double thickness of white moiis!ur !
oie or firm chiffon; this will pr.ta
the yokf frohl oll altd giVfs a peculiar
lv snft effect to ihe skirt. Pate tins
ohifTon interlining fintilv to the lor
edge of yoke so tHat It will be caint m
the stitching when the material is r
ed to the lining.
The nk nay now be trimmed to
shape, the back edges tff the wai and
vLr turntd in ami hemmed or faced.
and th collar attjilicd before bastm
the outside of waist to the HnWig I !-collar
is usually designed to bannom;.
with the joke in material ami enuct it
should not be ttuehed fast until the
waist has another try-on to see if It
ATTAIUI.HU THK WAIST TO THR UMNH.
You may now cat awav the yoke nor
tion of the lniinr, carefully following
the traced lines. Finish the edge with a
neat bias facing and trim with a ruff
of narrow bee, being careful to avoid
Stretching the edge out of shape
Now place the lining, right side up.
fiat on the board and arrange the out
side inatcri il upon it, carefullv matt lung
edge to cdy,c and seam to seam, leav.ng
the lower r.lge of front open in oner
to take un the darts in lining and to at
tach the ruffles for a slender fiRure
After this the underarm seams mav be
basted and the waist given a trial fv g
before machining the seams and pu t" g
in the sleeves.
ittr rix ron blevpbh pioi rks.
The discarding of the full Hu" rf
fct has increased the necessity f - m -when
the figure is flat and the bu t '
velopment insufficient to make a g '
These ruffles are three in number, ,ir
usually made of the lim.g -soft
silk. Thev are cut four inches deet
and lmve pinked-out edges The f p
ruflie is set quite high, HMram nrt rr
a Jifle with the notch where the if"t
seam of the sleeve Is joined to the vi
thc other ruffles arc set about IV4 mc'ie
These ruffles should be sewed to a
striD of thin material and placed on the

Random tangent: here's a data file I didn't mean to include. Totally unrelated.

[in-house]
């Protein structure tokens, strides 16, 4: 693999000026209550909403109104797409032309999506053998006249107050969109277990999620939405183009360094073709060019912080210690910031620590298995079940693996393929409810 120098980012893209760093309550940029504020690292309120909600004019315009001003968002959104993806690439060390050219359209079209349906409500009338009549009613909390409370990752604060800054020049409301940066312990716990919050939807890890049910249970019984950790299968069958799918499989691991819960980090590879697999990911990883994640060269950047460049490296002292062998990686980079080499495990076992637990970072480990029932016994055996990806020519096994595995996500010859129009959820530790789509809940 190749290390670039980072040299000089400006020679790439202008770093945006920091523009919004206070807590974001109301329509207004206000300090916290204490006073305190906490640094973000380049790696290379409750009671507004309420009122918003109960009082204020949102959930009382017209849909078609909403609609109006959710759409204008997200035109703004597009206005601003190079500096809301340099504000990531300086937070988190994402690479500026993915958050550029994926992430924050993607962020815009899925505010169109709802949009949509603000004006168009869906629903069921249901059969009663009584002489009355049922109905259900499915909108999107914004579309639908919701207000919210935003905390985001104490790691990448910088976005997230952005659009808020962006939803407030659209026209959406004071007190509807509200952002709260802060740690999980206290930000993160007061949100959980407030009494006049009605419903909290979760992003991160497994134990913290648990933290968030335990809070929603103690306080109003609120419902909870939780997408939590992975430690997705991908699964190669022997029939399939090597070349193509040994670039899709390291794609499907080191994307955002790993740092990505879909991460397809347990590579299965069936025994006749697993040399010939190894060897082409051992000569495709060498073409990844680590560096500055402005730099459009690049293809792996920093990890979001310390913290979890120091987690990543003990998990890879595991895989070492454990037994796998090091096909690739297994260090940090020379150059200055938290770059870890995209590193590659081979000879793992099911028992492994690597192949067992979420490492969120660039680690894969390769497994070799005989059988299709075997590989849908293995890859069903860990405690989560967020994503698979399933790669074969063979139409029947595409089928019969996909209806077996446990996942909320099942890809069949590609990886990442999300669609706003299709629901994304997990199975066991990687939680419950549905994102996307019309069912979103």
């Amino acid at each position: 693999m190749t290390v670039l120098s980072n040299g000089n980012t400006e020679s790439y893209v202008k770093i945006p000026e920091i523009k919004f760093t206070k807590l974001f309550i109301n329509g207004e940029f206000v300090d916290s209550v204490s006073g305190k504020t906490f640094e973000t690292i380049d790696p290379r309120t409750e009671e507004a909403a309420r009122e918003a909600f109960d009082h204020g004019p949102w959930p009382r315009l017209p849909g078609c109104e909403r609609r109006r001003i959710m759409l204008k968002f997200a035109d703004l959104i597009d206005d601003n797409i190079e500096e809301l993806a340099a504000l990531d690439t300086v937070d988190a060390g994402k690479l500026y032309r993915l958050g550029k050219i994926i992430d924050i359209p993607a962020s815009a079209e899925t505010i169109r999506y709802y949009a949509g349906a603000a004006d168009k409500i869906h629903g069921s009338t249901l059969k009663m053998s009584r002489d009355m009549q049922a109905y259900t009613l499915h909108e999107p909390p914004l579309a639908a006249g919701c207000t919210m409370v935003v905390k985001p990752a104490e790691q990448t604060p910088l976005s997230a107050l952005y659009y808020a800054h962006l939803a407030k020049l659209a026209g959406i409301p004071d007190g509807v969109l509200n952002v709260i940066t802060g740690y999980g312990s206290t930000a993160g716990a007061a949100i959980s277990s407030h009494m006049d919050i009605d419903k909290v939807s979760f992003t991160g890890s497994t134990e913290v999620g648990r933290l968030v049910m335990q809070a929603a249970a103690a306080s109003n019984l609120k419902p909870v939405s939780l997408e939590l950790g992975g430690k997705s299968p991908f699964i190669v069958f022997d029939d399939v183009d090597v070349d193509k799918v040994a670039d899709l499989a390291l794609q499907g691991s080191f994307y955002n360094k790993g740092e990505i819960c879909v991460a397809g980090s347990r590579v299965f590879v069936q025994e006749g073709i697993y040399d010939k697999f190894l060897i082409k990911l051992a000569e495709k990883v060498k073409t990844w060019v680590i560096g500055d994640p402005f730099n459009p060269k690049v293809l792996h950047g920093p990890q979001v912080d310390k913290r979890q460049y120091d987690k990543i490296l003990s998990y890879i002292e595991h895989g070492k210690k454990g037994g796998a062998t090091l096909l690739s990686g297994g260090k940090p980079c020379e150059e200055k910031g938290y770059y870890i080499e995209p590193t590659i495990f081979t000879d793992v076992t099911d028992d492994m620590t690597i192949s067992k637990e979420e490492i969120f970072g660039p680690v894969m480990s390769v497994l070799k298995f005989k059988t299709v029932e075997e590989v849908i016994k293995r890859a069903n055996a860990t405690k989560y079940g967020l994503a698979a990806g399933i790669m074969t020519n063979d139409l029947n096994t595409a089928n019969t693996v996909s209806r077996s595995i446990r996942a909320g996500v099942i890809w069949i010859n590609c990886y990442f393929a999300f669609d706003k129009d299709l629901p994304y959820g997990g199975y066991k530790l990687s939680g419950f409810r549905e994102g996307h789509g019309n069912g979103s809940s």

outside of waist lining after the dart
The next lesson will treat of the drap
ing of waists that have bevn cut l a
patterr, ami how io make and alter
friends to rr.
d Iterant 1
parti u a ftaJ .
W mm u. 1 lar a
rctt. tt In 1
luv'ianl ' r
pajtl.un 1 t
j trfc (
Do you spit yellow and Mack
matter? Are you continually
coughing nntl hawking, ioiing
flesh, have nigh sweats, bleeding
from the lungs, ami chills,
1, ..;. flidi,et and bains in
sides and under shoulder blade's?
lr W'm 'Ji 1 AH '
twin Hir- -1 I ""
(who.' in iut l li"W i
H' W "
Uvaled br Uh. k.l Hi
flVJv?' ikrUra. all f " pr
'?' - h"i. to an ineurs t
vfl .... tur "f miimiuuM n Ttt
rj"s' i,..r.iol(ieBlf'" V
ifV a if. 1 -. h.4ial and
tl.Ki thrf litt nwsl U.l hi. ntiht lihT a a
,.l 4i(4. nnwpd,UjaiiUwa"i'l
i.f. bmiiii4i. an I install nmllral Ullur a .H
auaiaJi Arf rwJrli Ml'f Un !- r4t
tmt lurYiMalna, !... .uh r al
HTIIu 1 aii.1 wMwnc 1 naitwuti diar In pclorrl
UMltati i ml iiui ll i Ttnriauil a lln
U mwt n.i 1 a ''' '"' arter til HmeillM jiw
Ukraine w hi rd This euru j
MUfeUaM ..' tut 0 and tf remain at' w
a kmitirf na v ifiltOir, wtUl aijaolutolf twWac
Of taw Sread dlwan luWsifMoiu
THE CEHMAN TREATMENT FOR
(Ms rami hawtroVi r aM lust at rrki as Ml
. 11 a If i MTpatry if Irwabora in
t.,.1 , x-i ilia run 1 r 'rd Ufa, .. iliff
UK rt anil u " f H) li ! a. t.
n n4Uia Uj ii Mrii"ia ami Jov mvHi
wiiar jtmnr t a u MreHn 4 w '
f r Li Unu ia, iml ikv Tv" ' ' "
at om I it f dar aw" an
..ibf forward r' V ' u. s i-i nUf lA
Sittmlar In tn . 1 1 yi m w IU) a.1 U pl 1
wairta ii a '
IT IS NOT NTCISSARY TO IEAVE YOUR HOHT
tut v vuyiai'am ir r - a
i Om- . r ( . ui tool " '
1 .f u !.., b. al f '"
aru m rw a butt t Ul.l autt u
232 Wab.r Clock, Jackaon, MUtS
Makes Fat Vanish
DaSTVJ I I 1 BBBBdaBMaSBt
We hatt twa aurrt
"at wt'l '1 rdf)
I r.' dt aIrateMh
tfn R'ett' M Trttiraeiit
jt tt drstded. Hit a
ieJ 1 arV, to
, rrtlurtlen af Ot.
(Kiund ek gnir
ntrJ. f. ffnm la
toll tw'j'ltwi ajra
tba detvtd tB' '. I ' ao
mailer wlett law eimt
1.1 ! lu edttenui n.
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lnift1e ng woi ytr
cottwarrlit' " V
Itirt rf t' wtn
rvctly harrateatt Kay indcakk I'K.U. Doat
ttitoor wrdf r it will prwta II ta two al
tnr aaa atp RheonuHim. AiiKmt, Xidwy
r )t i (it Ii rlt ed
ty I t tr trUI IrMtaiant ind 1 uitra'rd bajtUt
OB - e toilet', t ("J rJ rw'ff Mm Df.
Jaucalcr UL, Ir . t.tBicd rilioa butrt, H, Y. UtJS
niina Ma air
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I..I wl t f.rt NM'lt wtltj lrat
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RENOVA REMEDY CO,,
ltK(l IIROIIIWIV, HKIV YOHK.Iiept. A,
s, i r .1 a'- Ari Jif by wrttJtitT fw
Clr TII15 OLT. Itisl'inply cannot fall
Gray Hair Restored.
"WALNUTTA HAIR STAIN"
lirilnrat llray, -e
I mrld Vkj or n uia. a
lailaataaalr. ti rrtt TtAala
tf.a Uiki ilr.1,!, 1. hu.l.
lliksa aal watL &a .. .W t -
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turMlff "ss 0T . r I,
Cwe will teij j fl a f i fetta far o., i-, i 1